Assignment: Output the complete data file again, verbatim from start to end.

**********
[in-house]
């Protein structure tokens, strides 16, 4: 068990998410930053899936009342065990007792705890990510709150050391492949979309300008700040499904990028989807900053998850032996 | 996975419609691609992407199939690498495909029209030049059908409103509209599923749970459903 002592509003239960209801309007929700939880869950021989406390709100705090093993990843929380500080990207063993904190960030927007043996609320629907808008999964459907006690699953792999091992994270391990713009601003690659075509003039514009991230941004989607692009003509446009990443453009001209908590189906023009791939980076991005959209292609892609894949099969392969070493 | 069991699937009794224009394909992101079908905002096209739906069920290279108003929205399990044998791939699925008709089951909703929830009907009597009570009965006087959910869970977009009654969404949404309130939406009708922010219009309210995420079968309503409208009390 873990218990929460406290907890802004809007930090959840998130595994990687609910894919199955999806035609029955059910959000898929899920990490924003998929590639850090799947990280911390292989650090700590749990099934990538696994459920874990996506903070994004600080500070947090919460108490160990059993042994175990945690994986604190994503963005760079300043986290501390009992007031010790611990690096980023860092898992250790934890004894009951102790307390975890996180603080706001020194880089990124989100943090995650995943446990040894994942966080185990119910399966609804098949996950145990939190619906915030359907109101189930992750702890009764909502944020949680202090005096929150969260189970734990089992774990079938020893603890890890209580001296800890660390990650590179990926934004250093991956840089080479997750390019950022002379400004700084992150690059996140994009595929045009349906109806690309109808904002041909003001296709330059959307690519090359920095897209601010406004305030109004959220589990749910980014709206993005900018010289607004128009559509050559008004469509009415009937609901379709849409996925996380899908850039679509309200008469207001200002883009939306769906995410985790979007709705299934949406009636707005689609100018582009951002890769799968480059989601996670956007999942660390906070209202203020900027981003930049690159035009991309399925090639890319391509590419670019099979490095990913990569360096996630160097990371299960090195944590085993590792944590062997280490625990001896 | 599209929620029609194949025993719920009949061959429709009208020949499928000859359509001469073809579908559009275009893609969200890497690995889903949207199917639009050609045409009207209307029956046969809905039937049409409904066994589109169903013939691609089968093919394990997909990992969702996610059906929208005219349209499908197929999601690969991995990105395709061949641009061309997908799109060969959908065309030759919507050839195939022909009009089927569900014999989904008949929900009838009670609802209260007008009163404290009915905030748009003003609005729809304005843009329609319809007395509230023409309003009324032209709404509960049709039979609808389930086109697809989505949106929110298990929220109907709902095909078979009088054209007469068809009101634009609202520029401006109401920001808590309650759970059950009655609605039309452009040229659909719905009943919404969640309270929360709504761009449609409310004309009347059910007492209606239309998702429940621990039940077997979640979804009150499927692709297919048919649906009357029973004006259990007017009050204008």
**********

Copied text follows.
[in-house]
């Protein structure tokens, strides 16, 4: 068990998410930053899936009342065990007792705890990510709150050391492949979309300008700040499904990028989807900053998850032996 | 996975419609691609992407199939690498495909029209030049059908409103509209599923749970459903 002592509003239960209801309007929700939880869950021989406390709100705090093993990843929380500080990207063993904190960030927007043996609320629907808008999964459907006690699953792999091992994270391990713009601003690659075509003039514009991230941004989607692009003509446009990443453009001209908590189906023009791939980076991005959209292609892609894949099969392969070493 | 069991699937009794224009394909992101079908905002096209739906069920290279108003929205399990044998791939699925008709089951909703929830009907009597009570009965006087959910869970977009009654969404949404309130939406009708922010219009309210995420079968309503409208009390 873990218990929460406290907890802004809007930090959840998130595994990687609910894919199955999806035609029955059910959000898929899920990490924003998929590639850090799947990280911390292989650090700590749990099934990538696994459920874990996506903070994004600080500070947090919460108490160990059993042994175990945690994986604190994503963005760079300043986290501390009992007031010790611990690096980023860092898992250790934890004894009951102790307390975890996180603080706001020194880089990124989100943090995650995943446990040894994942966080185990119910399966609804098949996950145990939190619906915030359907109101189930992750702890009764909502944020949680202090005096929150969260189970734990089992774990079938020893603890890890209580001296800890660390990650590179990926934004250093991956840089080479997750390019950022002379400004700084992150690059996140994009595929045009349906109806690309109808904002041909003001296709330059959307690519090359920095897209601010406004305030109004959220589990749910980014709206993005900018010289607004128009559509050559008004469509009415009937609901379709849409996925996380899908850039679509309200008469207001200002883009939306769906995410985790979007709705299934949406009636707005689609100018582009951002890769799968480059989601996670956007999942660390906070209202203020900027981003930049690159035009991309399925090639890319391509590419670019099979490095990913990569360096996630160097990371299960090195944590085993590792944590062997280490625990001896 | 599209929620029609194949025993719920009949061959429709009208020949499928000859359509001469073809579908559009275009893609969200890497690995889903949207199917639009050609045409009207209307029956046969809905039937049409409904066994589109169903013939691609089968093919394990997909990992969702996610059906929208005219349209499908197929999601690969991995990105395709061949641009061309997908799109060969959908065309030759919507050839195939022909009009089927569900014999989904008949929900009838009670609802209260007008009163404290009915905030748009003003609005729809304005843009329609319809007395509230023409309003009324032209709404509960049709039979609808389930086109697809989505949106929110298990929220109907709902095909078979009088054209007469068809009101634009609202520029401006109401920001808590309650759970059950009655609605039309452009040229659909719905009943919404969640309270929360709504761009449609409310004309009347059910007492209606239309998702429940621990039940077997979640979804009150499927692709297919048919649906009357029973004006259990007017009050204008």